A Writing Manifesto to Keep the Words Flowing

  • Get up early in the morning to write. 6 am and earlier. I tried writing late at night and got into a counter-productive routine of falling asleep at 10.30 pm, waking up at 2 am and working for a couple of hours. That could be your ideal routine but I’ve found the morning to be best for me.
  • Give yourself the chance to write the ‘rubbish first draft’. I was listening to a podcast by Merlin from 43folders.com talking about productivity and being afraid of not having the ability to succeed he spoke of an author who always gives herself this chance, and then from that she might craft it down and only use a tiny fraction of the original draft, but in order to get it all out she doesn’t restrict herself. No matter what you will write, you’ll have to go back and do plenty of crafting and editing.
  • Keep a tidy workplace with good lighting and no distractions.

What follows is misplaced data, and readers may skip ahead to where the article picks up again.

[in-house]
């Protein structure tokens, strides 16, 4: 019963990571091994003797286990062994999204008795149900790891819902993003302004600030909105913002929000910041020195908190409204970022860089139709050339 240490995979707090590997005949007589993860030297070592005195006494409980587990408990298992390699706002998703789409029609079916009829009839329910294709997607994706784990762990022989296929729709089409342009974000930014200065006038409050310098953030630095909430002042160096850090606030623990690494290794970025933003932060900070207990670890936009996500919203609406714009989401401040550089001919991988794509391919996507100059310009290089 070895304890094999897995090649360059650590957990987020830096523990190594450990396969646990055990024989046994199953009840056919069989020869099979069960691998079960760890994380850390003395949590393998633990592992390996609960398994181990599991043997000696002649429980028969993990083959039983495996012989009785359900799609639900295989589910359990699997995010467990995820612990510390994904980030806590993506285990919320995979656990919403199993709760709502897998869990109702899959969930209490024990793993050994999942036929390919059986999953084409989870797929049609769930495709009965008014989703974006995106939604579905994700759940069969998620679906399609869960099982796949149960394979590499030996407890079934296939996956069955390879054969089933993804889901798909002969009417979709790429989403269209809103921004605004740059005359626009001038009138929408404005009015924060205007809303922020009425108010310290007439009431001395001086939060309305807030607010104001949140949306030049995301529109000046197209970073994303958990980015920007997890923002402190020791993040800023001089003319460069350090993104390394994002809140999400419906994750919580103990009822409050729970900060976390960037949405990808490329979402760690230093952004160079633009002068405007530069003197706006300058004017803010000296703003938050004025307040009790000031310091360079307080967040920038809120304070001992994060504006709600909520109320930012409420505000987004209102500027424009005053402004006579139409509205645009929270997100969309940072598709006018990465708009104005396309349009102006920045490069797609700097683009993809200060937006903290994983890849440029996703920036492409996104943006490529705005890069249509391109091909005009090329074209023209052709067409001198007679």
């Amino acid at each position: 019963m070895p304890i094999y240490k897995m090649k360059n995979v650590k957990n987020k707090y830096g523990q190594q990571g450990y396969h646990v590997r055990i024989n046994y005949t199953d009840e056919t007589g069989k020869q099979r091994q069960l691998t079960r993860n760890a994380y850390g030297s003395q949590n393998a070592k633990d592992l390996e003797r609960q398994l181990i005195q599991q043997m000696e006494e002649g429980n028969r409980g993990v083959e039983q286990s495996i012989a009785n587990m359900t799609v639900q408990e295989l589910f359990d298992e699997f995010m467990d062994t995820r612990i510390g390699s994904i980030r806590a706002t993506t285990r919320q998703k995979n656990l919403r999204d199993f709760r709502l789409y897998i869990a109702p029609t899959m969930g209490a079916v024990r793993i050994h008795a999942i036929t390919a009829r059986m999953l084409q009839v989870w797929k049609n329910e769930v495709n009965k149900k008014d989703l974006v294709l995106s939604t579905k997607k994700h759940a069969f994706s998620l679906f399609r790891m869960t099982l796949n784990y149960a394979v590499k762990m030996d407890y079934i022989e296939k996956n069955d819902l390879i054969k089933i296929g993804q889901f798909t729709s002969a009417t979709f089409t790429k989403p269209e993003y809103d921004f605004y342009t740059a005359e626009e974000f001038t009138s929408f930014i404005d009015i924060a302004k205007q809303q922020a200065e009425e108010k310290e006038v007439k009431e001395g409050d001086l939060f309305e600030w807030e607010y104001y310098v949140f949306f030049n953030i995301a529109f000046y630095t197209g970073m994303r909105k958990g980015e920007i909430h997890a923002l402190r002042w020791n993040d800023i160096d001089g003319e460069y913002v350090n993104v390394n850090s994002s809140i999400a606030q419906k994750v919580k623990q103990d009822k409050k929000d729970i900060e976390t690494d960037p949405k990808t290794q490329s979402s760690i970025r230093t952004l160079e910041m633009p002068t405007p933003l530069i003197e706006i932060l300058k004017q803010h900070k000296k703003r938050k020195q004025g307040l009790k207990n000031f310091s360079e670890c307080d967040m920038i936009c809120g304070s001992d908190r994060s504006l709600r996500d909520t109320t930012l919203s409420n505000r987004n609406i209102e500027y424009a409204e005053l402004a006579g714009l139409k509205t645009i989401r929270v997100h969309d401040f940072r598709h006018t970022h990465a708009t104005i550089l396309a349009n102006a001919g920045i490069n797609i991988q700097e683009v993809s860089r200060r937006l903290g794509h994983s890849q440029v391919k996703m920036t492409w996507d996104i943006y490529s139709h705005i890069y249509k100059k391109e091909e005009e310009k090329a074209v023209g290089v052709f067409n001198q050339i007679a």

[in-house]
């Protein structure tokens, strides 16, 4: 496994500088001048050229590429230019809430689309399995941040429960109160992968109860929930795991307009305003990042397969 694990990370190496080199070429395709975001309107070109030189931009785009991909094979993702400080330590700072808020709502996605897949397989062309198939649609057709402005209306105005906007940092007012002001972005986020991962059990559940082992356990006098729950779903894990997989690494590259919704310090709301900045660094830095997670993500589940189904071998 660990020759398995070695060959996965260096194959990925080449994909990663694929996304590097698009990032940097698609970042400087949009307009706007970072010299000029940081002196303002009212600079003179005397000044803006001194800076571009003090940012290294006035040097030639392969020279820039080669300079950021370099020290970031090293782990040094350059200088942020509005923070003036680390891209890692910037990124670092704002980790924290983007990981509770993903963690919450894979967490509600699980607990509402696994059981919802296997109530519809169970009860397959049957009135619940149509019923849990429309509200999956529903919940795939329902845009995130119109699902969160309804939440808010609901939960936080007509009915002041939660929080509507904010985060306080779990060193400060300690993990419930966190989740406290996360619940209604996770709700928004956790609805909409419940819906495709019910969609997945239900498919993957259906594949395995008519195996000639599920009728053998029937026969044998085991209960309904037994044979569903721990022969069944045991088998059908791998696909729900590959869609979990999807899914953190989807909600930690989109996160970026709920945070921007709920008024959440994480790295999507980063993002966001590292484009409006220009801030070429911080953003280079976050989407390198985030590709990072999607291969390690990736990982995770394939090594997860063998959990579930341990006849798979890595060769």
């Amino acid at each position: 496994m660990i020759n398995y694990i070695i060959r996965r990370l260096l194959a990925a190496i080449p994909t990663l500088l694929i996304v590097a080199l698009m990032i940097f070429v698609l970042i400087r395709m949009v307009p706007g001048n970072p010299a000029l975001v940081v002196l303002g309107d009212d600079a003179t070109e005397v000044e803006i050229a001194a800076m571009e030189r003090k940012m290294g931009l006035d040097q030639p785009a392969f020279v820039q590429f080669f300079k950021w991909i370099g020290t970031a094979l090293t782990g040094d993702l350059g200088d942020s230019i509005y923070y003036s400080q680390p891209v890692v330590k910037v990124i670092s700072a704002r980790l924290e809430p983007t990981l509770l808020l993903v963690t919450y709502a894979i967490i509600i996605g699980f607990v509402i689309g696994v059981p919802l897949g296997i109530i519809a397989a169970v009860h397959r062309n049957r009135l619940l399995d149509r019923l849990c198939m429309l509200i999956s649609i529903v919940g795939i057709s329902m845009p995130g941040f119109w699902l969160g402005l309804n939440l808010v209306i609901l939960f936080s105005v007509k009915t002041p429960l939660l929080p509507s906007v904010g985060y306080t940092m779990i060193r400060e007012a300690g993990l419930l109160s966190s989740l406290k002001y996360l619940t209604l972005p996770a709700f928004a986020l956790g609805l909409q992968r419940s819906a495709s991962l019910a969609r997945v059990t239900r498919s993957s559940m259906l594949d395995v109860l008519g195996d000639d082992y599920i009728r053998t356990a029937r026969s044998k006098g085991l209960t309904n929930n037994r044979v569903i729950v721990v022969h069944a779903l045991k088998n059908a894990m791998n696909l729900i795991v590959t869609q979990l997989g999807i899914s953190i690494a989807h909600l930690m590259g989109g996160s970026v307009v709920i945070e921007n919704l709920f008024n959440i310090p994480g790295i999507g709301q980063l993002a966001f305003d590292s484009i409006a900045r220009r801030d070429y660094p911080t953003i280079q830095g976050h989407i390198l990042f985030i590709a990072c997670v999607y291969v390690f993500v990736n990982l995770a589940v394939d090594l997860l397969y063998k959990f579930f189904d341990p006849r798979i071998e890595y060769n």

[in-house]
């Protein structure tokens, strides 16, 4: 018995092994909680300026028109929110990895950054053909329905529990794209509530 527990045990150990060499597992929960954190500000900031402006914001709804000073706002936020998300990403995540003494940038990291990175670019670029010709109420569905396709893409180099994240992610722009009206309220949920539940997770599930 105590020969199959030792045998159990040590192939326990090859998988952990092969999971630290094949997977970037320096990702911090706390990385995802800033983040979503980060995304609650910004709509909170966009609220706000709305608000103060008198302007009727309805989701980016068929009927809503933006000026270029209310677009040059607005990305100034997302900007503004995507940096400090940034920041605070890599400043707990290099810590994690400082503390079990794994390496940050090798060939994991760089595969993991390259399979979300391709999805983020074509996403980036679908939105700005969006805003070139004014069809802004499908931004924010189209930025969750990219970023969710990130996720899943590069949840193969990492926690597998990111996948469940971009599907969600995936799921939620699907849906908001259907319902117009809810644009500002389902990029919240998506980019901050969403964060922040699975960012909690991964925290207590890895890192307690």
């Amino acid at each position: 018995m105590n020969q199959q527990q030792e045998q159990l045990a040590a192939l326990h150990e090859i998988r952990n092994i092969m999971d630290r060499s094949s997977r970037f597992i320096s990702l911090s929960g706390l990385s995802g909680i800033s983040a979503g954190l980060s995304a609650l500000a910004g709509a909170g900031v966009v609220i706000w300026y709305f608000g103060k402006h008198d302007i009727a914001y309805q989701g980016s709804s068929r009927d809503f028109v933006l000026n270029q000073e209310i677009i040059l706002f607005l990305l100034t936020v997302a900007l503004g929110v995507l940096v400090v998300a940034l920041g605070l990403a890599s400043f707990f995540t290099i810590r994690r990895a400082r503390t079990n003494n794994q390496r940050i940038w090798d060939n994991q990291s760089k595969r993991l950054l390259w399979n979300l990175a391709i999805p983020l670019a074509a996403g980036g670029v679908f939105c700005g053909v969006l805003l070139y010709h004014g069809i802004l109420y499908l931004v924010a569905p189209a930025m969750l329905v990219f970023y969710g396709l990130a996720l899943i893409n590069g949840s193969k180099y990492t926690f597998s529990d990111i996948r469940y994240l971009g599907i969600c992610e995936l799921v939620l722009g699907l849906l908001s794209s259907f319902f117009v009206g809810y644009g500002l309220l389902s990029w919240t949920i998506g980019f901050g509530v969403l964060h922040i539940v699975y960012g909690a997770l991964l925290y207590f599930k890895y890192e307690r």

• Music. I am fussy with what I listen to when I write. Some things have been working and some not. For example, Chopin’s piano sonata’s, Vangelis’s soundtrack to Antarctica, Igor Stravinsky- The Firebird, Mike Oldfield’s Music of the Spheres is perfect and Hans Zimmer’s The Last Samurai soundtrack. If it goes a little bit too epic, cheesy, choral, floral, frenetic or catchy then it starts to be distracting. Update: No more is also good.
  • Read, read, read. I’m presently reading A Walk in the Mountains of Georgia by Tony Anderson.
  • Take notes and keep a detailed journal. I kept a journal throughout travels and a keep notes of thoughts and reflections. It is vital for remembering details. It triggers further memories, and helps to weave the storyline.
  • Look at photos and video. After all, a picture tells a thousand words.
  • Don’t try to do too much at once. I’m normally writing from 6.30am to 8.30am.
  • A rest is good. Take a couple of days off and come back to your writing refreshed and enthusiastic.
  • Sometimes its good to plough on. On the contrary, I find it sometimes good to force myself to keep writing, because sometimes you might be being over critical, over analysing. For me, it takes me a short while to get into the zone, so I try to suspend judgement and keep writing until I’m sure I am going to stop.

Originally written in 2011. Updated 3.5.16.

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